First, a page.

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News movies & tv series 19 July 2019, 18:58

author: Jacob Blazewicz

Netflix's Witcher is For Adults - Backstage Facts From the Creators

Lauren S. Hissrich shared new information about The Witcher. The showrunner revealed what to expect from the first season and referred to the controversy around the actors playing the roles of Geralt and Ciri.

The Witcher is on his way to San Diego to share his secrets.

Fans of Andrzej Sapkowski's work are counting down the hours to the panel at the Comic-Con event in San Diego. After 14:15 PM PST we will get to learn a lot about The Witcher from Netflix and see the first trailer of the production. In the meantime, we can read an article from Entertainment Weekly, which interviewed Lauren S. Hissrich. The showrunner had a lot to say about the show. NOTE - in the text you will find small spoilers of Andrzej Sapkowski's books.

Monstrum, or Description of the Witcher

During the conversation, Hissrich once again emphasized that the series is an adaptation of books and not the series of video games created by CD Projekt RED. She even said that Netflix's Witcher is to follow a slightly different path than the adaptation of the Polish developer. The producer did not want to reveal too much, but she did disclose some interesting information. The first season will focus on the presentation of the Witcher universe: its kingdoms and inhabitants, the relations between them and, of course, monsters. There are supposed to be "surprisingly many" of them and they will not be just an excuse to show dynamic combat scenes. Hissrich assured that the monsters would play an important role in the stories.

The role of monsters will not be limited to being chopped up by witcher's sword.

Fans of Geralt's adventures - both books and games - know that in the world of monster killers, it is difficult to separate good from evil. The creators of the series wanted to emphasize this in their production. Even completely degenerated characters are supposed to have motivations that are understandable from a human point of view, and the characters we cheered on at first may alienate us before the end of their story. For the same reason, in the first season we will not see any "big bad", although we have already seen the Witcher's Vilgerfortz, a major adversary of Geralt's in Sapkowski's books, on the set.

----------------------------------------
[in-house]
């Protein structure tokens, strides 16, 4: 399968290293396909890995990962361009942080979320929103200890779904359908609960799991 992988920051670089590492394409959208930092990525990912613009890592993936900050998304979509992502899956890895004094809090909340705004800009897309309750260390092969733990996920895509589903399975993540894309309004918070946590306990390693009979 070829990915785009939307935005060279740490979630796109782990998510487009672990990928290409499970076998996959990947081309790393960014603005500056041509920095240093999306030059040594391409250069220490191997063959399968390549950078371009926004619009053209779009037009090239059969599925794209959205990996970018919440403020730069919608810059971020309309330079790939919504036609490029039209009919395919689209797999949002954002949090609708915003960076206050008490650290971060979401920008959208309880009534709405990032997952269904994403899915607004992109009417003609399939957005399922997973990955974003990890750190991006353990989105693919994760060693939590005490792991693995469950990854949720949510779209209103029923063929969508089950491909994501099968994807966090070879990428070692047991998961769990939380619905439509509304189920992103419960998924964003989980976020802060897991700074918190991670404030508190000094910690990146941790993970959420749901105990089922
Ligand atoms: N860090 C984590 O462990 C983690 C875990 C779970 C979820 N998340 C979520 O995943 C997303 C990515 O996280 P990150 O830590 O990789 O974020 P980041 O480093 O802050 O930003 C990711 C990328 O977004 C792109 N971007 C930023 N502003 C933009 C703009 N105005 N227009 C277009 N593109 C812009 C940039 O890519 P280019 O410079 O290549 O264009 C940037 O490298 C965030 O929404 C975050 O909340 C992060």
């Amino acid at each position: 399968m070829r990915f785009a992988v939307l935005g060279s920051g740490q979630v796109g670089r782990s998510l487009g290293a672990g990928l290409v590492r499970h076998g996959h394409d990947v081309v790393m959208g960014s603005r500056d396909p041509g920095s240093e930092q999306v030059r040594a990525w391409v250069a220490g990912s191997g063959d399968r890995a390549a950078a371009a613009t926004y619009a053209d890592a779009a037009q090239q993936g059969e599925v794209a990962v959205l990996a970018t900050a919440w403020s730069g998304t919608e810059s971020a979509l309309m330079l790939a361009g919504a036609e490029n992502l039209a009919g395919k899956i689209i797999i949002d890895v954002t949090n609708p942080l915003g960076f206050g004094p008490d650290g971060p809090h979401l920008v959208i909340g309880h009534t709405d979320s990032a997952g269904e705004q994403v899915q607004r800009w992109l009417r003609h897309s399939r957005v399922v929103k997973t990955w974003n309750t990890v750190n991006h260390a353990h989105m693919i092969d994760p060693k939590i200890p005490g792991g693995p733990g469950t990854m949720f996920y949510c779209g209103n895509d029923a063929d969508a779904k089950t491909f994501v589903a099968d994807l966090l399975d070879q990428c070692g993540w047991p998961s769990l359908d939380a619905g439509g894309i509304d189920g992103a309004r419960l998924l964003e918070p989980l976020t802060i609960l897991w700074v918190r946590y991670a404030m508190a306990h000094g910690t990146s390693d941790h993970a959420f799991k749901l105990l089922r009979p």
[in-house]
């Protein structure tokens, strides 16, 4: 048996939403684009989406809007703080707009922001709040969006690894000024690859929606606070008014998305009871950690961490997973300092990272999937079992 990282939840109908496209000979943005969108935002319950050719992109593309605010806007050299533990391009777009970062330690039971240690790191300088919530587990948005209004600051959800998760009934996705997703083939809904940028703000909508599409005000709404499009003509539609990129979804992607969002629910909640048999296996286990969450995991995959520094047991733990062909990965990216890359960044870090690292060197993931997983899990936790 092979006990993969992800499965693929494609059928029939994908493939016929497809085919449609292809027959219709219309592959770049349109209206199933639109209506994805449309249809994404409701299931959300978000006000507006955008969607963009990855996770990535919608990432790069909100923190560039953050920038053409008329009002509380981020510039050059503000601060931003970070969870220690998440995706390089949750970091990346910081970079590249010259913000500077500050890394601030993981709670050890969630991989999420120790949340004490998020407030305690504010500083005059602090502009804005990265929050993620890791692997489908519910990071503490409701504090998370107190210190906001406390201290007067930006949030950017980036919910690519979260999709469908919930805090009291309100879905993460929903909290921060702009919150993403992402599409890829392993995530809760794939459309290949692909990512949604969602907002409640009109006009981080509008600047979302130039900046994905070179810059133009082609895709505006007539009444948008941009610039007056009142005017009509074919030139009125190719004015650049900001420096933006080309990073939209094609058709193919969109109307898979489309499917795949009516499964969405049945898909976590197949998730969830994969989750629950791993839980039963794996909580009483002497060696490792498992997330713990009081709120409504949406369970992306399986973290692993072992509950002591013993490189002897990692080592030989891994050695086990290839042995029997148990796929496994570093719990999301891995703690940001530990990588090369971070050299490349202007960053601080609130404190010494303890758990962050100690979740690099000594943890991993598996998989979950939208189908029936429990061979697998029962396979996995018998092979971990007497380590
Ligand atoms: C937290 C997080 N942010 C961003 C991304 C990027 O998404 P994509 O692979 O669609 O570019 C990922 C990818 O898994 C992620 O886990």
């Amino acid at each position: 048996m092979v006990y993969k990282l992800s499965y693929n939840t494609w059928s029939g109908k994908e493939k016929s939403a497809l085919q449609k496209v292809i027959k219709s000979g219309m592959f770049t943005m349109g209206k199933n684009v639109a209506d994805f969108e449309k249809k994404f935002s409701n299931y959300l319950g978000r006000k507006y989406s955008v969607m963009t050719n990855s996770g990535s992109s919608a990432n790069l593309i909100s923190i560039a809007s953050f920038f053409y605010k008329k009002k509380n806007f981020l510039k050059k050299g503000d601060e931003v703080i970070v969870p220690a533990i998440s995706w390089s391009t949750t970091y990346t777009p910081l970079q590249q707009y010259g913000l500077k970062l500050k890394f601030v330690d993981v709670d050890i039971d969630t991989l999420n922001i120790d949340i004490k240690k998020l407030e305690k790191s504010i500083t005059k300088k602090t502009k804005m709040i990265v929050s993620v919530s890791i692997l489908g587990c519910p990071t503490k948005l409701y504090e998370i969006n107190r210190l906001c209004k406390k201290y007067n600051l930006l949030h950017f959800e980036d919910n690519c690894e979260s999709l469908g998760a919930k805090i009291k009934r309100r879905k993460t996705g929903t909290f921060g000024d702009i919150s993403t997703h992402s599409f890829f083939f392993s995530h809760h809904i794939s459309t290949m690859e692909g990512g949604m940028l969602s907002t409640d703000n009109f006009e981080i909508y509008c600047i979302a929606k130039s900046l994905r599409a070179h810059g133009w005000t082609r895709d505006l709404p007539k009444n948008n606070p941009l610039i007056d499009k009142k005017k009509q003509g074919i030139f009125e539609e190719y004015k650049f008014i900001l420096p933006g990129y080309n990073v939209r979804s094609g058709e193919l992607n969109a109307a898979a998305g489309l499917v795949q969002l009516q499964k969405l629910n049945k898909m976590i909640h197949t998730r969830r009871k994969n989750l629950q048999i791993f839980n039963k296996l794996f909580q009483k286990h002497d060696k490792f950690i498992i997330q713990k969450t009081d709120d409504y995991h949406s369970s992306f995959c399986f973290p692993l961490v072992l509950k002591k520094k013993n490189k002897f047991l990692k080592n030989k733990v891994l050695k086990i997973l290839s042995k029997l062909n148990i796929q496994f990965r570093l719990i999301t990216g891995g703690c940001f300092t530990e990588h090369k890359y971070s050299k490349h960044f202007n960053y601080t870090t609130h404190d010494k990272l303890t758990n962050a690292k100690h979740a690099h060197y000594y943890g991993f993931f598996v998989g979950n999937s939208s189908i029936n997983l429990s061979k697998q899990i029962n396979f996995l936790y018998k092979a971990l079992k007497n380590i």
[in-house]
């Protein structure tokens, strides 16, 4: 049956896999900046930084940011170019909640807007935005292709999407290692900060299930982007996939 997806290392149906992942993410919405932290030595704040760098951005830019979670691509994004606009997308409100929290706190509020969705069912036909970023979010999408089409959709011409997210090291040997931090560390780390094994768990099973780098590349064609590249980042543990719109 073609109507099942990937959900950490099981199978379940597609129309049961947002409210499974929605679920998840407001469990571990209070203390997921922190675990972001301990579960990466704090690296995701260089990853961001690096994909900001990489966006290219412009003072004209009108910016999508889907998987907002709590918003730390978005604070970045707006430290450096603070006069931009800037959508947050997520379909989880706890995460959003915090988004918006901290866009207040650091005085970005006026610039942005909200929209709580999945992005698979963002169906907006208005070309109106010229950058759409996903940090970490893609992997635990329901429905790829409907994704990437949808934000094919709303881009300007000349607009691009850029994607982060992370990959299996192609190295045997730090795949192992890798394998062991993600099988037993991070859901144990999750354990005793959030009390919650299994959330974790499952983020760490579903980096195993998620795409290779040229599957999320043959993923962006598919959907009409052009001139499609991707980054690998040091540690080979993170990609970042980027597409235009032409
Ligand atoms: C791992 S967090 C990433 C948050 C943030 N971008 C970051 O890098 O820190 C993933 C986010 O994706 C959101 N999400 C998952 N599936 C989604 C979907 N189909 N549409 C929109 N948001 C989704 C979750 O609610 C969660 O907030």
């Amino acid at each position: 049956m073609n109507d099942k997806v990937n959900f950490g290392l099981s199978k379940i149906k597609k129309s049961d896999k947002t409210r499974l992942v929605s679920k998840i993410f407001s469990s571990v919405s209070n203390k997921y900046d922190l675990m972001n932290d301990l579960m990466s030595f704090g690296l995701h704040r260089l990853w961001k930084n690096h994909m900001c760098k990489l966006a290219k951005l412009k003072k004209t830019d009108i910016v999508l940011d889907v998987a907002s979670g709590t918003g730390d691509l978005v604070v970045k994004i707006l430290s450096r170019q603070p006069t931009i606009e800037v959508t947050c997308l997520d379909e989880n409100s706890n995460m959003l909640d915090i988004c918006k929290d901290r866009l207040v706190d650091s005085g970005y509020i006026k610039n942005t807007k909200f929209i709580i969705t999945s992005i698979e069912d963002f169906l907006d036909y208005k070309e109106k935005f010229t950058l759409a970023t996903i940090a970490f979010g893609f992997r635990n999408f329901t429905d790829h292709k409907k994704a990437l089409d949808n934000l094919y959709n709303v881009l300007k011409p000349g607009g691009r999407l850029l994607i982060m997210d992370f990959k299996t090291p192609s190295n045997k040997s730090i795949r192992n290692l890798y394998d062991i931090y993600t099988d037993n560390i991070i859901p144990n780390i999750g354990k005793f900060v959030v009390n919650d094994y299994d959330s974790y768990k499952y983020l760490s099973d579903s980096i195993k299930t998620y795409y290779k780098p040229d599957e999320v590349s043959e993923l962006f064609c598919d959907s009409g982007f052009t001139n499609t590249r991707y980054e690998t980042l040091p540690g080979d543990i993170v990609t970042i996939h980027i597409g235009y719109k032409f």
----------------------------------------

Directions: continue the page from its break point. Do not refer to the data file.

Tabula rasa

Turning to the question of world building, Hissrich pointed to a rather important issue. Many events important for the main characters will only be presented as short mentions, either told by their own mouths or presented by the narrator. For example, we don't know much about Yennefer's fate before she met Geralt. Filling in these empty pages from the life of the characters and showing them "in real time" was another important element for the creators of the series. Perhaps we will see, for example, Ciri, when she was still living in Cintra, or one of the briefly mentioned adventures of Geralt and Dandelion.

What did Yennefer do before she met her destiny? The series will try to answer that question.

Silent Geralt...

The first teaser didn't appeal to everyone.

When the first video with Henry Cavill as Geralt of Rivia appeared on the web, not everyone was enthusiastic about the actor. All the more surprising for the complainants is the fact that his performance was not certain. Yes, the actor offered to play the White Wolf at the first meeting with Hissrich, which was not surprising (Cavill is a fan of both CD Projekt RED and Andrzej Sapkowski's books). However, Hissrich did not even begin to work on the script and she had more important things to do than look for her cast. It was only after four months and hearing 207 other candidates that the showrunner once again spoke to Cavill, asking him to play Geralt.